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Upside down in a right sided world

Upside down in a right sided world

W. Sumner Davis, Ph.D.

The laughter echoed from behind me, and as if a reprieve from on high the bell rang, I could hear the rest of the 3rd grade class shuffling out to the waiting buses.

The laughter echoed from behind me, and as if a reprieve from on high the bell rang, I could hear the rest of the 3rd grade class shuffling out to the waiting buses. I had been standing at that same board for nearly three hours. Ever since spelling class had begun after lunch, I had been asked to correct the spelling of a sentence that the teacher had written on the board. I could not correct what I did not understand. I could not correct the words because I could barely read. I was not sure of the spelling of any word, save my name. My mother had taught me to spell it when I was five, and I had practiced it over, and over again out loud, much to her dismay I am sure. Apart from my name, I just could not spell anything. I would often reverse letters and numbers; my math skills were far below my grade level. Had I not possessed an incredible memory, I would not have gotten as far as I had.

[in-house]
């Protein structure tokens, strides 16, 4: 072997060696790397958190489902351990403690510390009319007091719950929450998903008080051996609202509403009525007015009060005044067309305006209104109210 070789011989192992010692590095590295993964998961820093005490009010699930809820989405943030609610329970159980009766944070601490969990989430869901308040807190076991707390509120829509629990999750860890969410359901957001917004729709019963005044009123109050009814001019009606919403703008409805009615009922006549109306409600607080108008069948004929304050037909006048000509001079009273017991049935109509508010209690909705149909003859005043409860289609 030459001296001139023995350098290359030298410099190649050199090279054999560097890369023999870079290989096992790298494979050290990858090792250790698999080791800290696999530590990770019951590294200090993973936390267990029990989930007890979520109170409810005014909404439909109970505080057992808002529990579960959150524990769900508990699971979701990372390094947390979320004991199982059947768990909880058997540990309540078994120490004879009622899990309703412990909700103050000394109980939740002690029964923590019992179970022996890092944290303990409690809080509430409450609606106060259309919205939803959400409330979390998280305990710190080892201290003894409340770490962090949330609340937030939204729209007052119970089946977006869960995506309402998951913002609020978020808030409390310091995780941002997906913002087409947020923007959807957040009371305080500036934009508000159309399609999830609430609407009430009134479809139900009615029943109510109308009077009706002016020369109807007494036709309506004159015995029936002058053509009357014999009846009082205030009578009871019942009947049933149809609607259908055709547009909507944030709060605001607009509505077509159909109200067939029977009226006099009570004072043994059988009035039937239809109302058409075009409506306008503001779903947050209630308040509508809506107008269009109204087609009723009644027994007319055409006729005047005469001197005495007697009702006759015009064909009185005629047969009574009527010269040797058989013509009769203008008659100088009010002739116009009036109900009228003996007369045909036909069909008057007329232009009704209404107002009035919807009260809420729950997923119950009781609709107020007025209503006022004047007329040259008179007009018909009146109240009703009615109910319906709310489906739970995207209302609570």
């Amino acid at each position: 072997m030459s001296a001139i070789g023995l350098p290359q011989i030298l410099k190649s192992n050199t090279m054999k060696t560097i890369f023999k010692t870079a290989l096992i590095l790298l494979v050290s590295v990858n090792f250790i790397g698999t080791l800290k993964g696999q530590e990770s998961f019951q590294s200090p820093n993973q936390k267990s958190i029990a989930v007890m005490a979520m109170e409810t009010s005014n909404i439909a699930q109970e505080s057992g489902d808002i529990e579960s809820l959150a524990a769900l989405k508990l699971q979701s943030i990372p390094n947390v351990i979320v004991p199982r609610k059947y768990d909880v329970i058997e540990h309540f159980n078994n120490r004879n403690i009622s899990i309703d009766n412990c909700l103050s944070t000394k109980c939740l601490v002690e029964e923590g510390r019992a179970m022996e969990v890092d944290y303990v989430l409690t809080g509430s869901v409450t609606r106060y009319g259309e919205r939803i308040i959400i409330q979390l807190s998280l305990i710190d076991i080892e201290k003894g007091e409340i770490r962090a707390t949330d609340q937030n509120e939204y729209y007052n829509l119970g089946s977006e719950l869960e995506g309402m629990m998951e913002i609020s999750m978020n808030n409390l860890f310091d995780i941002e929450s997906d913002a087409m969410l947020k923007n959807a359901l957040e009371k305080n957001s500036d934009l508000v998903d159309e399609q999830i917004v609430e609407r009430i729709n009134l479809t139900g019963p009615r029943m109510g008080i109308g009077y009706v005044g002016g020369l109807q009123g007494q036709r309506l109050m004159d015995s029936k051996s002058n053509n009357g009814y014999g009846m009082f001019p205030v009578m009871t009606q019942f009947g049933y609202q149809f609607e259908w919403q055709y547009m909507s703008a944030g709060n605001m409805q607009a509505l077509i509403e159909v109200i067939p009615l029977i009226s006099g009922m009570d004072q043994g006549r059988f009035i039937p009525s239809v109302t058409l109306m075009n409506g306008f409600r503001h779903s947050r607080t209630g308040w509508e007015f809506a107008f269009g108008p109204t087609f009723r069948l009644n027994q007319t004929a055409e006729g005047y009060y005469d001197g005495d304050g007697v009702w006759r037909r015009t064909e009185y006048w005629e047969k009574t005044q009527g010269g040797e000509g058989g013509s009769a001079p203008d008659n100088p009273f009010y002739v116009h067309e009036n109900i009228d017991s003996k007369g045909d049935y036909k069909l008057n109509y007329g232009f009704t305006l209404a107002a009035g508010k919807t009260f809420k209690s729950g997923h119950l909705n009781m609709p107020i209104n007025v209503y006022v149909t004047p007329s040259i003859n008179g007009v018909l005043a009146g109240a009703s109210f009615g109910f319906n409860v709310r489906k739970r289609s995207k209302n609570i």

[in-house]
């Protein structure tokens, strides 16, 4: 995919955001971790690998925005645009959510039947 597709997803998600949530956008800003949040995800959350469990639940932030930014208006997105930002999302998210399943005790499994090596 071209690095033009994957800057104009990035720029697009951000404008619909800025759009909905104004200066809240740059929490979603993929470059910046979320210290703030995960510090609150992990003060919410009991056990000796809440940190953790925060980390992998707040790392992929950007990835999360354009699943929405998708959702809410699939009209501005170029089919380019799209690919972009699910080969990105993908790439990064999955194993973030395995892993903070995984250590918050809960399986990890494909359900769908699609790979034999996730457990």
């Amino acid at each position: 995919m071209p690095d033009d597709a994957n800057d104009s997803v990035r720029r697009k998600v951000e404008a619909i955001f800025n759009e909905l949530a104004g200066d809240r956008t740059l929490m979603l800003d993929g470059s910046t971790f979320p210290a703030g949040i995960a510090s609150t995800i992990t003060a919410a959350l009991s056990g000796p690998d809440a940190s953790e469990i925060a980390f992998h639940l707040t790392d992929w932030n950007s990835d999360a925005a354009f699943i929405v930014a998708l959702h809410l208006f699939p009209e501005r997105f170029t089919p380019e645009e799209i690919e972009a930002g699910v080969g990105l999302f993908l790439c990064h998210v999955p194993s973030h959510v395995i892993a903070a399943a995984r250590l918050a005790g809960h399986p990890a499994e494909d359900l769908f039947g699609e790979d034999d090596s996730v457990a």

I always sat next to my friend Roy who was very smart, or at least it seemed so to me. Roy was a good soul who would allow me to peek at his test every so often, enough to get by with a “D” or perhaps even a “C.” Yet, on that rainy afternoon Roy could not help me now. No one could. Instead, they laughed, no doubt feeling happy that they were not in my shoes. The teacher, whose name is not important, simply sat at her desk and glared at me. After the rest of the class had exited the room, she explained to me how “disgusted” she was at me. I was a “stupid” child. I was “stubborn” and “willful.” As she explained it, she had hoped the embarrassment I felt at the chalkboard would have “snapped me” out of it. It was for my own good. It always seemed to be for my “own good.” Why was it that it only created hatred of education and of educators in me? How could that torment and terror be for my own good? It did not make any sense to me, but I was slow, and perhaps as one teacher had said, “Retarded.” There was talk of placing me in a “special school.”